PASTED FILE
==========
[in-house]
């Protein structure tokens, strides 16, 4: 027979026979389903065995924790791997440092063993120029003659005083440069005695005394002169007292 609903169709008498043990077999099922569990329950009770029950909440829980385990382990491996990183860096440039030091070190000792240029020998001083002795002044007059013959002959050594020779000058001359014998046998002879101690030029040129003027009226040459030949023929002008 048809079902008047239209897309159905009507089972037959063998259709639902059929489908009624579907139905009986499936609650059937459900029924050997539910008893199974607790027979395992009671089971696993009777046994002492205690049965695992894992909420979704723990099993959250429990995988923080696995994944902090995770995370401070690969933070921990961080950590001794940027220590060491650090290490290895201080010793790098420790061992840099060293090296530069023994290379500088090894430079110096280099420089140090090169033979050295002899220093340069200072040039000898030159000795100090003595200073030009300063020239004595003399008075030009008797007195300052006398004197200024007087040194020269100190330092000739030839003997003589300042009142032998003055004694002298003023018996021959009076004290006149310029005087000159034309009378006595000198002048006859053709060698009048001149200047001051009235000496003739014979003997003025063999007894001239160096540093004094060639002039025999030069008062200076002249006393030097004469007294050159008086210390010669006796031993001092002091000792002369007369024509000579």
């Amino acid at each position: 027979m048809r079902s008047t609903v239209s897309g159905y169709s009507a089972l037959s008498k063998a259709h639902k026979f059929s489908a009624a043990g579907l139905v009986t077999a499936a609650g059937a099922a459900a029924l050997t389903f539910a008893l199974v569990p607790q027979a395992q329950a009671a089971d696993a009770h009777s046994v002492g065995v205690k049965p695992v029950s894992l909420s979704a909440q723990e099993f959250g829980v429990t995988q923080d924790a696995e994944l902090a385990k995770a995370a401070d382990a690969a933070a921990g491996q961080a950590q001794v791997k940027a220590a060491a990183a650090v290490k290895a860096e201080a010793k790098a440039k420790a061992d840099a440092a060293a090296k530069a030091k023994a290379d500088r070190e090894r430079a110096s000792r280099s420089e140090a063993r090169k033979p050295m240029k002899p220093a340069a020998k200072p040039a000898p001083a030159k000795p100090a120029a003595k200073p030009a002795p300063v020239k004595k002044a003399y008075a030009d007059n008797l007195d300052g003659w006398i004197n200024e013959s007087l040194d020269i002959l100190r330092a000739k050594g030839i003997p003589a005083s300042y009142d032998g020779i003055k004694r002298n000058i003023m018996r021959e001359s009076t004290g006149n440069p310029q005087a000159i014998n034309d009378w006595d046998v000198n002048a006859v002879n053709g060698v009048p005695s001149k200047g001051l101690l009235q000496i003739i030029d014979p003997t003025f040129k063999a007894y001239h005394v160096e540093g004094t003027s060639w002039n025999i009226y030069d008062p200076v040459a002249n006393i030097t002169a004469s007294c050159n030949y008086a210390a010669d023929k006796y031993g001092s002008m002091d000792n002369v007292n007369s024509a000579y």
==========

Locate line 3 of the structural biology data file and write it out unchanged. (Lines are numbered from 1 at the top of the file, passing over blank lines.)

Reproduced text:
């Amino acid at each position: 027979m048809r079902s008047t609903v239209s897309g159905y169709s009507a089972l037959s008498k063998a259709h639902k026979f059929s489908a009624a043990g579907l139905v009986t077999a499936a609650g059937a099922a459900a029924l050997t389903f539910a008893l199974v569990p607790q027979a395992q329950a009671a089971d696993a009770h009777s046994v002492g065995v205690k049965p695992v029950s894992l909420s979704a909440q723990e099993f959250g829980v429990t995988q923080d924790a696995e994944l902090a385990k995770a995370a401070d382990a690969a933070a921990g491996q961080a950590q001794v791997k940027a220590a060491a990183a650090v290490k290895a860096e201080a010793k790098a440039k420790a061992d840099a440092a060293a090296k530069a030091k023994a290379d500088r070190e090894r430079a110096s000792r280099s420089e140090a063993r090169k033979p050295m240029k002899p220093a340069a020998k200072p040039a000898p001083a030159k000795p100090a120029a003595k200073p030009a002795p300063v020239k004595k002044a003399y008075a030009d007059n008797l007195d300052g003659w006398i004197n200024e013959s007087l040194d020269i002959l100190r330092a000739k050594g030839i003997p003589a005083s300042y009142d032998g020779i003055k004694r002298n000058i003023m018996r021959e001359s009076t004290g006149n440069p310029q005087a000159i014998n034309d009378w006595d046998v000198n002048a006859v002879n053709g060698v009048p005695s001149k200047g001051l101690l009235q000496i003739i030029d014979p003997t003025f040129k063999a007894y001239h005394v160096e540093g004094t003027s060639w002039n025999i009226y030069d008062p200076v040459a002249n006393i030097t002169a004469s007294c050159n030949y008086a210390a010669d023929k006796y031993g001092s002008m002091d000792n002369v007292n007369s024509a000579y």